If you read a bit more carefully, what was stated is a quote from another source, not the original posters words. 

thanks. I was all excited thinking we had a nutritionist on the boards.

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1 hour ago, Victoria1234 said:

thanks. I was all excited thinking we had a nutritionist on the boards.

Well many of us are self taught nutritionist, I know we also have at least one lab tech worker, 2 nurses, 1 baker, 2 health bloggers/book authors and I suspect we have more. Do not recall names of said members to link directly but has been brought up over the years. I am sure there are more, I myself studied quite a bit about interactions and nutritional related symptoms and disorders. I think we do have one person who recently joined who sounds like they are a nutritionist, I have not talked directly to them but I am envious of their knowledge and ability to communicate and recall issues better then me (blasted be this damaged memory and brain of mine).

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Gluten is an umbrella term for the storage proteins that are found in grains. They are all slightly different in structure, and an autoimmune response occurs when celiacs are exposed to those found in wheat, barley, rye and oats (in some people). Some people may also have an intolerance to corn or an allergy, but that is likely separate from celiac disease unless the corn is contaminated with gluten (which it can be, depending on the source). I for example, am allergic to soy. It makes my throat and mouth itchy immediately. This is separate from celiac disease, and many celiacs enjoy soy-based foods without problems.

I don't know enough about the validity of the methods described in the study you linked to be sure, but it doesn't seem to be that conclusive - no significant differences between controls and celiacs were found for corn. Essentially they took syringes filled with corn or wheat gluten and emptied them into people's rectums (no eating involved) and measured gases emitted (farted out) that are correlated with inflammation for some time afterwards. I am not a scientist in this field, but this doesn't seem a great proxy to me as most of the celiac response is in the small intestine. They do talk about "some" celiacs having a "small" increased gas output in response to corn, but that was less than the response to wheat gluten. Maybe those people are allergic to corn or have another inflammatory bowel disease? So essentially, I'm not really sure that they've found much here.

I would also avoid Gluten Free Society's website. A lot/most of their information is not factual or presents facts misleadingly/without context.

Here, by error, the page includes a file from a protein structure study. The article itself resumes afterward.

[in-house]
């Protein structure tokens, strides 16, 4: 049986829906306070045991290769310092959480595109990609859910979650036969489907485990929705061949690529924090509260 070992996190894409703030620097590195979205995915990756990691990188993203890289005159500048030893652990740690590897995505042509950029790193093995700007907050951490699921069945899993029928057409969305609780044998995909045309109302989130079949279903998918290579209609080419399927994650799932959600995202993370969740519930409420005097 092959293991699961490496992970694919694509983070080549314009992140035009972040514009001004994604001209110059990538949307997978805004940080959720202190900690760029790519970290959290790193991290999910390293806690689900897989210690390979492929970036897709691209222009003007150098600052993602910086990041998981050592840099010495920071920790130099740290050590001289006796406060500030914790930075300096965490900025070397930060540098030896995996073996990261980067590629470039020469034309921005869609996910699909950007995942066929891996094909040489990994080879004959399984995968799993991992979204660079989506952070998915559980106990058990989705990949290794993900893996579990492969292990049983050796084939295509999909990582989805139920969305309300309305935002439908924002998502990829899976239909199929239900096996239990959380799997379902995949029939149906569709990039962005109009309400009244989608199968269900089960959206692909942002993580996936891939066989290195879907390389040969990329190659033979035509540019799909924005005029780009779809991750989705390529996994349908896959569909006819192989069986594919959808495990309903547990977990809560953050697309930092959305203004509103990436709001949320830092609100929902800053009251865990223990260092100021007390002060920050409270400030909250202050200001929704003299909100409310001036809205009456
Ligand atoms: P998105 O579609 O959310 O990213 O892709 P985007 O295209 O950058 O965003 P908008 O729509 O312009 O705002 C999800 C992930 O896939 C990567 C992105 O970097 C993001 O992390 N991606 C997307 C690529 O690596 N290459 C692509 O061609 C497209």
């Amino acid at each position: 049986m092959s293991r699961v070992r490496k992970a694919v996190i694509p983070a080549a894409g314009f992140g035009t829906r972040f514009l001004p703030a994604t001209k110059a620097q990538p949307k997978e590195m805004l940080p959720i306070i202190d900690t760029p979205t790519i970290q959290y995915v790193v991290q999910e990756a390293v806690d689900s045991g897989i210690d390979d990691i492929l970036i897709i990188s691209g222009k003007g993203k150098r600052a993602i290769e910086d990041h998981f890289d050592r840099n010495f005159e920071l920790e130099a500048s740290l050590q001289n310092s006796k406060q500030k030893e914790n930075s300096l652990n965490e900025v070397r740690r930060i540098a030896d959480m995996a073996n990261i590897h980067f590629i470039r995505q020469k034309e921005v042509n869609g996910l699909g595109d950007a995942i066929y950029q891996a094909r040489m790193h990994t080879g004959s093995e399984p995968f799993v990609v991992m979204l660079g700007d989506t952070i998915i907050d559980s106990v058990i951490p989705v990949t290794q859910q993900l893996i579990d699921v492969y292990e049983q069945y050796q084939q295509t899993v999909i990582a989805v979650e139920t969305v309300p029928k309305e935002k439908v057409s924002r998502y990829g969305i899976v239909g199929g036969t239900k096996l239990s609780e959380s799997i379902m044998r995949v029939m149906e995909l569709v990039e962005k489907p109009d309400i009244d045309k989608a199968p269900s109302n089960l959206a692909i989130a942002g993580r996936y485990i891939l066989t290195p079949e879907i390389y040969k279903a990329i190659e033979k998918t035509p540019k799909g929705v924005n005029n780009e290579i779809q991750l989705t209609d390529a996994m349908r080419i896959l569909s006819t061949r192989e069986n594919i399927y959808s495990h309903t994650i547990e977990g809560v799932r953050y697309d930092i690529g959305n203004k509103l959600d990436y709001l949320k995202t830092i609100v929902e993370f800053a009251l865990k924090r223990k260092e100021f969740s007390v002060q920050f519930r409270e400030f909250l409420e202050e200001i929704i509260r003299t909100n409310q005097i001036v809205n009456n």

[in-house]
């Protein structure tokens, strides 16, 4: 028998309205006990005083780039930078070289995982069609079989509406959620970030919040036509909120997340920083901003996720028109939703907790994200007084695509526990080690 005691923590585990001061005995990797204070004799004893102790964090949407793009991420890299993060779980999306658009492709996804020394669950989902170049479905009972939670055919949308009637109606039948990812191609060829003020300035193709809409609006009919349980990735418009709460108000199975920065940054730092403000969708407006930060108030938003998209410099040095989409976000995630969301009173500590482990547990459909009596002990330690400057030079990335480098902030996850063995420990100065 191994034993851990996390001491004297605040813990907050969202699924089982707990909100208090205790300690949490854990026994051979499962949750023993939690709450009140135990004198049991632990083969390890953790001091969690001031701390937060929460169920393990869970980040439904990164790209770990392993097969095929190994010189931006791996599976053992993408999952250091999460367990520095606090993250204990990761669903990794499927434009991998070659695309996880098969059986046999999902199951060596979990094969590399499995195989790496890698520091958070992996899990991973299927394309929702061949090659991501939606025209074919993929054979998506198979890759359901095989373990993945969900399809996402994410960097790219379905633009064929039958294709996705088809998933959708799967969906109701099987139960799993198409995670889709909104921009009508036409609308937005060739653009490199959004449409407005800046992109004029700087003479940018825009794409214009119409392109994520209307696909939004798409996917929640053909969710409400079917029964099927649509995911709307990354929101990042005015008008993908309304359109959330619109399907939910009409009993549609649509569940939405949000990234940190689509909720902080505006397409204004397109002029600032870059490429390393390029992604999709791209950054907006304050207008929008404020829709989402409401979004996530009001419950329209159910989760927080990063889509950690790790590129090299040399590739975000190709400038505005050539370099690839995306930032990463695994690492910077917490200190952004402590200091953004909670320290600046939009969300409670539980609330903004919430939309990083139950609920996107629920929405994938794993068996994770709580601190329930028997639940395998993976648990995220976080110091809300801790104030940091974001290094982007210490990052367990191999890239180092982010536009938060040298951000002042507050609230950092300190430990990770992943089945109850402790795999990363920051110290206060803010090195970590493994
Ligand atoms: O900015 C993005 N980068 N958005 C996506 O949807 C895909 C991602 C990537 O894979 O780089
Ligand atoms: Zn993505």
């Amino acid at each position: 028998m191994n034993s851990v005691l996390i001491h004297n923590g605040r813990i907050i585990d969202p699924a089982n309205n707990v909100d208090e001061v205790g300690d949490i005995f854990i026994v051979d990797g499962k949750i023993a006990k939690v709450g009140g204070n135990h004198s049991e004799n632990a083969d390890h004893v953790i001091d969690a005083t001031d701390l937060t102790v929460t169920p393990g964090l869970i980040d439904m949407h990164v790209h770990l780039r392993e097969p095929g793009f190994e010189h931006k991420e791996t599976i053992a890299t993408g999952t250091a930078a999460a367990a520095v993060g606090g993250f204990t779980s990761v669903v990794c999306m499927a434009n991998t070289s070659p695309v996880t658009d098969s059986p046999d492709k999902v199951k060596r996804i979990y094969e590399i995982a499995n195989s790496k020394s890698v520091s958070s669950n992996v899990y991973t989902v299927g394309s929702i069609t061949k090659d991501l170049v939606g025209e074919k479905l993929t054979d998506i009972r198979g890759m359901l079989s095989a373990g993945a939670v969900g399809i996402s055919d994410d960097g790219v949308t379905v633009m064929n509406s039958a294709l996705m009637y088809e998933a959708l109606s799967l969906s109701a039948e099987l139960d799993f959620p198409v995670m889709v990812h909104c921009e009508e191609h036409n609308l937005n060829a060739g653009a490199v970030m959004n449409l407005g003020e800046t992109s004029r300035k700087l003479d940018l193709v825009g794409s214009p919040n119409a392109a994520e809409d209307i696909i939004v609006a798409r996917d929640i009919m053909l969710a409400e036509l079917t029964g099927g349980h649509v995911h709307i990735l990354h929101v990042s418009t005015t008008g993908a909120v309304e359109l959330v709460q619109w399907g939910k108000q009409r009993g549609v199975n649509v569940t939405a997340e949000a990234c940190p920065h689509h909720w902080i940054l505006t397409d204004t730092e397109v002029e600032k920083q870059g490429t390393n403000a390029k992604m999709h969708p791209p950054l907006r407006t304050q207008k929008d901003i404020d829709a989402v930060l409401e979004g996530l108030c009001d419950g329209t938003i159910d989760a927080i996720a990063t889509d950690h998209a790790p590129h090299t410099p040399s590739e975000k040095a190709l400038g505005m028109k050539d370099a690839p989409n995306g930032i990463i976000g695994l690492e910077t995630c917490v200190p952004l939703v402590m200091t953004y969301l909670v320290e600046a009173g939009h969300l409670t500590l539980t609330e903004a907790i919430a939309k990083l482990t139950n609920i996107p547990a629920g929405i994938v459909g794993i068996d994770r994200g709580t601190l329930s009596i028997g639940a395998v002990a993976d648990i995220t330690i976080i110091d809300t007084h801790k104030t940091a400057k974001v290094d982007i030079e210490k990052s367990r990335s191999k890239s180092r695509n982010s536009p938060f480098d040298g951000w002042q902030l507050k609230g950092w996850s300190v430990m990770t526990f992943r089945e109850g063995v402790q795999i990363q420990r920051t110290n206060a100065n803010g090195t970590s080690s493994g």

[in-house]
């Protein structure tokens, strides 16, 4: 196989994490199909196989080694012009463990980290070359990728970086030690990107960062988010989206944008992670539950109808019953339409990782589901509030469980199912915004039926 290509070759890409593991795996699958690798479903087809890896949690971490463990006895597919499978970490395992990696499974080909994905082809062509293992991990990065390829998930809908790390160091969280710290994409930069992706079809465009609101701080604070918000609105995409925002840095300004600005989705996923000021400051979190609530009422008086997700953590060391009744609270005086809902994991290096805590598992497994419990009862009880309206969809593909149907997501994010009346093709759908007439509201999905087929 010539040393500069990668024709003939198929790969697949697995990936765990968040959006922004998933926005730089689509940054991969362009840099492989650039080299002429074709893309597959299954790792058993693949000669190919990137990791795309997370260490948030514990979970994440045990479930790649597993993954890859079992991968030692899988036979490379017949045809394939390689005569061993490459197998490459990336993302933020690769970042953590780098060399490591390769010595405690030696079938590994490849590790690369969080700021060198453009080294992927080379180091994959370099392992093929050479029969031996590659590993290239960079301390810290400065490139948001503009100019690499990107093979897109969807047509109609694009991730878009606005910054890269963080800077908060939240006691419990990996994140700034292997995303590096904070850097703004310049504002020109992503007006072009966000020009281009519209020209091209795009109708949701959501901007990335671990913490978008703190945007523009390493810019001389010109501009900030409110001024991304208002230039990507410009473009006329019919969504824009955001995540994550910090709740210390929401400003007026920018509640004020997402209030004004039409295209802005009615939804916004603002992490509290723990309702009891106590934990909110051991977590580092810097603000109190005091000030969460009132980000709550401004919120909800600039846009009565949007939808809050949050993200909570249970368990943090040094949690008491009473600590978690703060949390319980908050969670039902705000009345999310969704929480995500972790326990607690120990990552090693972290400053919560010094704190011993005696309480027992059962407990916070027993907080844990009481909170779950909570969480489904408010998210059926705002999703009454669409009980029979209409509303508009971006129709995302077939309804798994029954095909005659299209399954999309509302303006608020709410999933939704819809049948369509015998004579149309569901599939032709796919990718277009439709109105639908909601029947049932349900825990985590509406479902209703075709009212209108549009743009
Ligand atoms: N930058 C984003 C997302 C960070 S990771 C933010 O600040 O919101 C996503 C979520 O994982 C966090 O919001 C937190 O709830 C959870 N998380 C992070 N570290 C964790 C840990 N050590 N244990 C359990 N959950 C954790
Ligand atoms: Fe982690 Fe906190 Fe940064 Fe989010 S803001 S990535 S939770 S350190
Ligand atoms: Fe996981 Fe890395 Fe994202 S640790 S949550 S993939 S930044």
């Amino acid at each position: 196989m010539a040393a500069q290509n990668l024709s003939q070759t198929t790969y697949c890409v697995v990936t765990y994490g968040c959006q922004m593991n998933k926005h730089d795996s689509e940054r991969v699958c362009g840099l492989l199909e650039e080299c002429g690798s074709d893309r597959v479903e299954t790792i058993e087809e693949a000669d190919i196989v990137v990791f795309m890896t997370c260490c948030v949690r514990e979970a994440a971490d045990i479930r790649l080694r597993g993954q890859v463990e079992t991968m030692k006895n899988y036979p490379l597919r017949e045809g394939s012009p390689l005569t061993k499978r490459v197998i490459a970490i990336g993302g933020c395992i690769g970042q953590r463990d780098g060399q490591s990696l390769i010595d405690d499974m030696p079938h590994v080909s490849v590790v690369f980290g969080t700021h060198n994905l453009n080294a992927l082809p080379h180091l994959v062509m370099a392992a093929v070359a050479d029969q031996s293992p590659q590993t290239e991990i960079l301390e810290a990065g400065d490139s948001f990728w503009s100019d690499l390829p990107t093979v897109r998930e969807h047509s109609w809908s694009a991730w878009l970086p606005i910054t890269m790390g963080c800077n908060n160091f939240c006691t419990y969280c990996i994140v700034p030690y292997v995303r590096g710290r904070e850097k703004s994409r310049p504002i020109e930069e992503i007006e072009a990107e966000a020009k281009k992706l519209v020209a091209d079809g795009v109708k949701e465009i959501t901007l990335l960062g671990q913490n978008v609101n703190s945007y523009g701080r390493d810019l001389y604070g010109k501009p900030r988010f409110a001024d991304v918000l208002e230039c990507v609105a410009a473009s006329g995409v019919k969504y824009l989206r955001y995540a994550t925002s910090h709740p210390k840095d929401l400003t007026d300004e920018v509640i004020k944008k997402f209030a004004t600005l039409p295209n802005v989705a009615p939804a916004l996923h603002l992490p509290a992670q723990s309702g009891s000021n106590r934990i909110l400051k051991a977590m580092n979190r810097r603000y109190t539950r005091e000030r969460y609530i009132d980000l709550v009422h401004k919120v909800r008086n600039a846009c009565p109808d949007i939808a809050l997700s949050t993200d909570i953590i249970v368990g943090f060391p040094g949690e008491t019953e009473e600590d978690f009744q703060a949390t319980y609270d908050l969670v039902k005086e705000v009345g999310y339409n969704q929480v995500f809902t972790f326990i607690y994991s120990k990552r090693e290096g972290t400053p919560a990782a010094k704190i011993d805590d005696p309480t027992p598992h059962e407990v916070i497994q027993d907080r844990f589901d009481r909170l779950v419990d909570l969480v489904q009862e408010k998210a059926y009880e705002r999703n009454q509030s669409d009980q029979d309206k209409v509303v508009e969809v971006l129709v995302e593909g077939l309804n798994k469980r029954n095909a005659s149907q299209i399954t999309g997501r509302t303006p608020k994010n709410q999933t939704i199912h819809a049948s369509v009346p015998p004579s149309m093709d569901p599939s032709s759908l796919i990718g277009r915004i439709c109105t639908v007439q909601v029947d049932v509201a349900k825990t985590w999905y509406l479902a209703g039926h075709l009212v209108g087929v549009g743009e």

That said, corn may genuinely be something your system does not appreciate. If that's the case, don't eat it.

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Real scientific study 

"Maize prolamins could induce a gluten-like cellular immune response in some celiacdisease patients."

https://www.ncbi.nlm.nih.gov/pubmed/24152750

And another real study discusses grains and their effects on the mind and body.

"Bread and Other Edible Agents of Mental Disease."

https://www.ncbi.nlm.nih.gov/pmc/articles/PMC4809873/

 

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The first study linked above by knitty kitty is indeed legit!  Mexican Conacyt is like our National Science Foundation - a prestigious and heavily peer-reviewed federal funding source.  I react to corn and corn flour but not to tortillas and chips.  I wonder if the processing (which I think includes lyming) de-activates the protein?  I have used corn occasionally in cooking, and tend to treat it like a condiment, not a side, but this has me re-evaluating.  

 

Edited comments:  Second study is in a questionable journal, one that has been widely noted recently to be a "pay to publish" Journal.  However there are still legitimate scientists who publish there. Regarding corn in the US: last summer we drove through Kansas and Iowa on a trip.  Wheat was everywhere!  Towns that were too small to have a gas station had a grain elevator.  Guess what was growing right next to wheat fields, grain processing plants, etc?  That's right - young corn plants.  I'm thinking all those grain storage places, farm equipment, even the soil, is completely saturated with wheat!  I don't know if it's a problem, I just know that my son said "oh my gosh mom you could never live here, there is what everywhere"

Edited by mcbphd1